Discovery is how you gather information to prepare your case for settlement or trial. You'll exchange information about yourselves, as well as child-related information that only one spouse has.

Discovery often involves out-of-court questioning of witnesses, including each parent. You or your lawyer will question the other side's witnesses, who will answer under oath while a court reporter writes out their responses.

Questioning helps you at trial as you can mention inconsistencies there if what a witness says in court doesn't match what they said during questioning.

During the discovery period, you should keep trying to settle. Settlement often becomes more appealing as spouses learn about each other's evidence.

Step 6: Attend a pretrial conference

The court may require you to attend a pretrial conference to determine whether your case is ready to proceed to trial. You must submit a Family Pretrial Conference Summary one week before the conference.

If the court determines your case is ready, you'll choose trial dates. The court will inform you of any documents and other information to provide to the court and to the other parent before the trial begins.

If your case is not ready, the justice will let you know what you must do to get your case ready for trial. They'll give you specific deadlines to complete these tasks and may schedule another pretrial conference.

Some justices run pretrial conferences as mediation-like meetings. If you reach a full settlement, you won't have to go to trial. Your lawyer or either parent will write the terms into a divorce judgment, and the process will skip to Step 8.

Regardless of the outcome, the justice will write a report called a Report of Pretrial Conference Justice.

Step 7: Go to trial

Trial is where the justice makes the final decisions for your divorce if you haven't been able to reach a full agreement.

Some parents agree to try binding judicial dispute resolution instead of going to trial. There, the parents — with a justice's help — make a final attempt to agree. The justice decides any issues the parents can't reach an understanding on, and the decisions are legally binding. The process is less formal than trial.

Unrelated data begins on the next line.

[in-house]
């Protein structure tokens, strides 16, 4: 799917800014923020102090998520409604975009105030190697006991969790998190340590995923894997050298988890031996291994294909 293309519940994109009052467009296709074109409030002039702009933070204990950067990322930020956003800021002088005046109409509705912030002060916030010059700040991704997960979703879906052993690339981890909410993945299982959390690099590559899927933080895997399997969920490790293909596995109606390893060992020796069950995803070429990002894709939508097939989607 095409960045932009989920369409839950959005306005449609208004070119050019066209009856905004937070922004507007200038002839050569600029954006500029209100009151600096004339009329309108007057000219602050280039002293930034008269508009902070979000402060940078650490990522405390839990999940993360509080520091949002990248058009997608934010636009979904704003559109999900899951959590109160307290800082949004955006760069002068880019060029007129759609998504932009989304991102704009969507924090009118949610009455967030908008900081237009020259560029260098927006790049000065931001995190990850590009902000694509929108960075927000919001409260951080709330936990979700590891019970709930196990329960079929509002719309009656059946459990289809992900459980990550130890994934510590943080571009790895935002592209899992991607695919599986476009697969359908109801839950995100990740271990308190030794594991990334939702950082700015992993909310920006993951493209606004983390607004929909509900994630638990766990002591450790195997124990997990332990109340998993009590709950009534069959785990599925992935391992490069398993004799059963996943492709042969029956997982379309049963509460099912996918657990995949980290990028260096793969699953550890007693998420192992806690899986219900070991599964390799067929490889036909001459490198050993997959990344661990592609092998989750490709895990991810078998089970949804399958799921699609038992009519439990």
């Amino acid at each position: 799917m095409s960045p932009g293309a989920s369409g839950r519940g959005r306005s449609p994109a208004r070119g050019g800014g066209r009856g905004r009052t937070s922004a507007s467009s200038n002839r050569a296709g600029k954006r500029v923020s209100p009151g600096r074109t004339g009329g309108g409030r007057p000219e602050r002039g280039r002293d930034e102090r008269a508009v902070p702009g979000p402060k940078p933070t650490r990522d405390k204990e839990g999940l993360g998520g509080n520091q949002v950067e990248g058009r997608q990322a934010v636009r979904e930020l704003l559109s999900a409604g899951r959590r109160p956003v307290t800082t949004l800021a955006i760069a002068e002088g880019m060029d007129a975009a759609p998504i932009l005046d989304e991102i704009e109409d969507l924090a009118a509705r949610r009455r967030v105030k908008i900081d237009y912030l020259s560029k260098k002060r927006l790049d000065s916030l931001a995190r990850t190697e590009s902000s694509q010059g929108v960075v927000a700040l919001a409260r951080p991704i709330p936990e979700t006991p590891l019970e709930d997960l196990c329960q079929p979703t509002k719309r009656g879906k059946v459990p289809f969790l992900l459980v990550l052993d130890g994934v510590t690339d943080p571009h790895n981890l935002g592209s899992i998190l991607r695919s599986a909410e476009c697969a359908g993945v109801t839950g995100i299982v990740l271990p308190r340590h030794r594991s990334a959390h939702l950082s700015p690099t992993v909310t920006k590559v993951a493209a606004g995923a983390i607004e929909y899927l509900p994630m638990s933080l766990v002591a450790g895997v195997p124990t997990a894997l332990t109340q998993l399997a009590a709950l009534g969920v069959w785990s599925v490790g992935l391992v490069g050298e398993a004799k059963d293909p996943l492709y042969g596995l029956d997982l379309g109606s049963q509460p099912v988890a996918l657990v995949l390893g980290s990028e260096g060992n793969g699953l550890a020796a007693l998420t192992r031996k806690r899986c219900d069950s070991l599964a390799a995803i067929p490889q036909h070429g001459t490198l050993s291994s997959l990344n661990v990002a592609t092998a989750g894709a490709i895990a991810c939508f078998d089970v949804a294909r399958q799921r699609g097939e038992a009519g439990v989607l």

In a trial, on the other hand, both parents formally present evidence and question each other's witnesses, who may include experts like doctors or child development specialists.

Review the trial courtroom procedure to get an idea of what may happen during your trial.

Step 8: Get a Judgment

The justice signs a Judgment after making decisions at trial or approving a divorce settlement. They only approve a settlement if the forms are complete and the parenting and child support terms are in the child's best interest.

You have 30 days from the date the justice signs the divorce judgment to appeal. If there's no appeal, the divorce becomes final on the 31st day. Then, you can ask for a Certificate of Divorce, which you will need if you want to remarry.

Throughout your case

During the court process, you may need to create a parenting time schedule, write a parenting plan, draft keep a log of interactions with the other parent and more.

The Custody X Change app enables you to do all of this in one place.

With customizable parenting calendars, a parenting plan template, a digital journal and more, Custody X Change makes sure you're prepared for whatever arises in your journey to parenting in two households.

Throughout your case, take advantage of our technology to stay on top of all the moving parts.

Visualize your schedule. Get a written parenting plan. Calculate your parenting time.